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"Nobody does defense policy better than CSBA. Their work on strategic and budgetary topics manages to combine first-rate quality and in-depth research with timeliness and accessibility—which is why so many professionals consider their products indispensable." – Gideon Rose, Editor, Foreign Affairs.

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Briefs

What the Fiscal Cliff Deal Means for Defense

The American Taxpayer Relief Act (ATRA) of 2012, signed into law on January 2, 2013, averted much of what has become known as the “fiscal cliff.” While the bill mostly deals with automatic changes scheduled to take effect for tax rates and programs such as Medicare and unemployment insurance, it also makes several important changes to sequestration that affect the Department of Defense (DoD). Specifically, it delays sequestration by two months, reduces the amount of cuts in proportion to the delay, and alters the way the budget caps are applied in Fiscal Year (FY) 2013. This backgrounder details how the new law alters sequestration and what it means for defense.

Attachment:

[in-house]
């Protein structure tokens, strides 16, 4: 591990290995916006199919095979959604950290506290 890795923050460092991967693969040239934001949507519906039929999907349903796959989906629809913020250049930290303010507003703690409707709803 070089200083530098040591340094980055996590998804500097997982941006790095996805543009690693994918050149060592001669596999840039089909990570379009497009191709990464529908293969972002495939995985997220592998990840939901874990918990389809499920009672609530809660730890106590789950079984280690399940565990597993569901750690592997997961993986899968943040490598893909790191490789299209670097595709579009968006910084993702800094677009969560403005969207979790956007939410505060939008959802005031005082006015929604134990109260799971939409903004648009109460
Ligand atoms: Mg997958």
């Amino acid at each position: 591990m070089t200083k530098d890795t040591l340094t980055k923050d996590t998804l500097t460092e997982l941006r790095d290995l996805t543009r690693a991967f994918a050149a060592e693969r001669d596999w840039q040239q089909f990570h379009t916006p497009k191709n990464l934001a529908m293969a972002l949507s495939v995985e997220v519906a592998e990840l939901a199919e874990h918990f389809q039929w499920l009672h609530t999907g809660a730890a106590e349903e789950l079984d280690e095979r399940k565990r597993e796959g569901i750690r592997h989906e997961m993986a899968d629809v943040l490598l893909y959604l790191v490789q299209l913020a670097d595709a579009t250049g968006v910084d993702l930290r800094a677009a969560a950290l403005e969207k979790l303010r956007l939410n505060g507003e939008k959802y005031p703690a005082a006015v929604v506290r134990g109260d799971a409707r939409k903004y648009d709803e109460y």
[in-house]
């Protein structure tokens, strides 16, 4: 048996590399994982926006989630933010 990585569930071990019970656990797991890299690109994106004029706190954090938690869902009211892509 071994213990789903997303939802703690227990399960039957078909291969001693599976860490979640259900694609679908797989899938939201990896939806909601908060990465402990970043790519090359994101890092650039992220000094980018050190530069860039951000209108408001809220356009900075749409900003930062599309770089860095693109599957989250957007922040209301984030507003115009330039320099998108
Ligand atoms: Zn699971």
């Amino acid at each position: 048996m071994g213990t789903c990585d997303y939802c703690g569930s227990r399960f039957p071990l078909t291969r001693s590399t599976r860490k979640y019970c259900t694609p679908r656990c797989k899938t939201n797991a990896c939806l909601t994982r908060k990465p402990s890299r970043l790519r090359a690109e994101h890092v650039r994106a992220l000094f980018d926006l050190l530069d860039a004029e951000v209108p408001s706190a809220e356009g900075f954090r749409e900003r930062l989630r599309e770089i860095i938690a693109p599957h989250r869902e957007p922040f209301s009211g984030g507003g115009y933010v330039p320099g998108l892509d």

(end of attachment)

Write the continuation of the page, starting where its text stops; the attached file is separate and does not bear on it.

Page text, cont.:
Briefs

Analysis of the FY2013 Defense Budget and Sequestration

For the first time since the sequestration process was triggered in late 2011, Todd Harrison offers a comprehensive account-by-account and outlays analysis of its potential impact on the DoD budget.

Briefs

The Geostrategic Return of the Philippines

As the Obama administration executes its strategic “pivot” to the Western Pacific in the face of China’s military buildup, it is rediscovering the importance of a long-standing ally in the region.

Briefs

The Fiscal Year 2013 Defense Budget: Continuity or Change?

DoD preview of the budget left few surprises for the actual budget release. What is more interesting in this budget request are the major changes that were not made—the dogs that didn’t bark

Briefs

Strategy in a Year of Fiscal Uncertainty

Defense strategy is about choices. In peacetime, strategy is often expressed in the budget as choices among different types of weapon systems and force structure. Bernard Brodie, writing in a 1959 RAND report, noted, “We do not have and probably never will have enough money to buy all the things we could effectively use for our defense. The choices we have to make would be difficult and painful even if our military budget were twice what it is today.” He went on to write, “In